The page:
ESL at ISTE in San Diego

ESL (or English as a second language) has been a problem for me in San Diego. My Australian strine does not connect well with many US accents. So many times, I am asked ‘pardon’. It was fortunate that when ordering my sandwich at Subway, I had Kathleen Morris with me as she was able to keep interpreting each of my requests into US speech and again interpret that US accent for me!

However, this morning really showed the extent of the problem. I popped into this delightful Italian cafe where the most delectable assortment of cakes, breads and biscuits were displayed in shiny clean glass cabinets. The shop assistant was so friendly and accommodating and in my best Australian voice I asked for a roll with ham, fetta cheese and tomatoes using the Italian name. She immediately got me some baklava. So, I apologetically, said that I wanted the bread roll, to which she asked “do you want to take out” or eat here. (I thought). I said to take away as I wanted it for my lunch. Food is not in high supply at the Convention Centre and long queues form to place orders.

She proceed out the back and soon returned without my roll. Assuming it was being wrapped for me, I soon realised that perhaps they were toasting it. Even more apologetically, I said that I did not want it toasted, but wanted a fresh roll. She very obligingly cancelled the toasting and gave me the correct food. Minutes later, I was on my way to catch the shuttle bus to the conference!

There have been so many misunderstandings etc but good humour always prevails and both sides of the English language are good at that!


6 responses to “ESL at ISTE in San Diego

  1. That is soooooooo funny. We run into that all the time in International Schools. Sometimes the hardest thing about understanding what is going on is what understanding what we are all saying in English. 🙂 You go, girl…

    • Hey Heather, thanks for your comment. I often wonder how you get on in International Schools. I guess the misunderstandings occur between both students and staff! It would be a great cultural experience to be forced to learn how to communicate with all and a great life skill to help in this flattening world of ours.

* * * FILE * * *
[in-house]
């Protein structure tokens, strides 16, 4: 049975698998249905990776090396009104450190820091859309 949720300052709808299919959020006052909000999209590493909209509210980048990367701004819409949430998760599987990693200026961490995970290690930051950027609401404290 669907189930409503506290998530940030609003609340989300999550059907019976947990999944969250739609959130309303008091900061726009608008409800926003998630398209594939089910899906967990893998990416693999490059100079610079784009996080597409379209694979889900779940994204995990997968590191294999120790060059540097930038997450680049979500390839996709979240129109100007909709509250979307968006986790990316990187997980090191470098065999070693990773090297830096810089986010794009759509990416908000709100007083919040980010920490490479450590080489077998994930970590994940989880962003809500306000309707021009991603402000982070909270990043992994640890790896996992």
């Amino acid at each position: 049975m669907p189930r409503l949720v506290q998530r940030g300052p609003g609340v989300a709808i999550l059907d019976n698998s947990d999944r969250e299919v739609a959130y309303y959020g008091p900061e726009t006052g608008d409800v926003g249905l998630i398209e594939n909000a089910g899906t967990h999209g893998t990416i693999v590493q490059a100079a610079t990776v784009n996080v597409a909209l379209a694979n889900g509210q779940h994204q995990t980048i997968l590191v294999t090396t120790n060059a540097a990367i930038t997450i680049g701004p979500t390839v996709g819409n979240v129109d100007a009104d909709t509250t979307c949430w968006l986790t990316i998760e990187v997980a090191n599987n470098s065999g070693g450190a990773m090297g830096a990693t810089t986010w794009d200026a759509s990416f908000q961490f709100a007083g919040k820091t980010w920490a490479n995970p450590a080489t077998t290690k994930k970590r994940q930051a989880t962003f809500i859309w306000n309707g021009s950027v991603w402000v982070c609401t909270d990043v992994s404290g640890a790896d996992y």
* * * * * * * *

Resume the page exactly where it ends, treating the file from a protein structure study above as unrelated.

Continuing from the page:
2. Oh Anne, I’m glad you ended up up with what you wanted in the end. I did chuckle while reading your post. Thanks for sharing your experiences with us.

    • Hi Penny, I have giggled my way through so many similar circumstances. If you have time read my reply to Veronica’s comment above! I often got blank looks or ‘yes’ to many of my comments or questions, and I knew immediately that I had to repeat even more slowly so that I got an appropriate response!

  3. Your English experience in the States reminds me so much of what one of our Malaysian writers, Lee Su Kim, said in her book ‘A Nyonya in Texas’ when she was asked, ”For here or to go, Mam?’ by the cashier in a fast food restaurant when placing an order. As related by Lee herself, at first she thought that the cashier wanted to know where she was going!! In Sociolinguistics terms, this is indeed a classic example of understanding how English is used or spoken could be problematic not only for non-native speakers but also for those who are native speakers themselves i.e. the inner circle of the English speaking world. Thanks Anne, for sharing this hilarious experience with us!!

    • Thanks Veronica, your comment made me laugh! I had many more examples of misunderstanding. Another was when I was running really late for a session with Steve Hargadon in 6E. I asked one of the ‘help’ people where 6E was and was promptly sent to 6A, so I had to go back in my best Australian voice and say ‘a’ for apple to the help person and finally found the 6E in a separate wing of the convention centre! There was so many pardons, and ‘could you repeat’ and also blank looks when there was misunderstanding of the accent. But, that makes travel all the more interesting and memorable.

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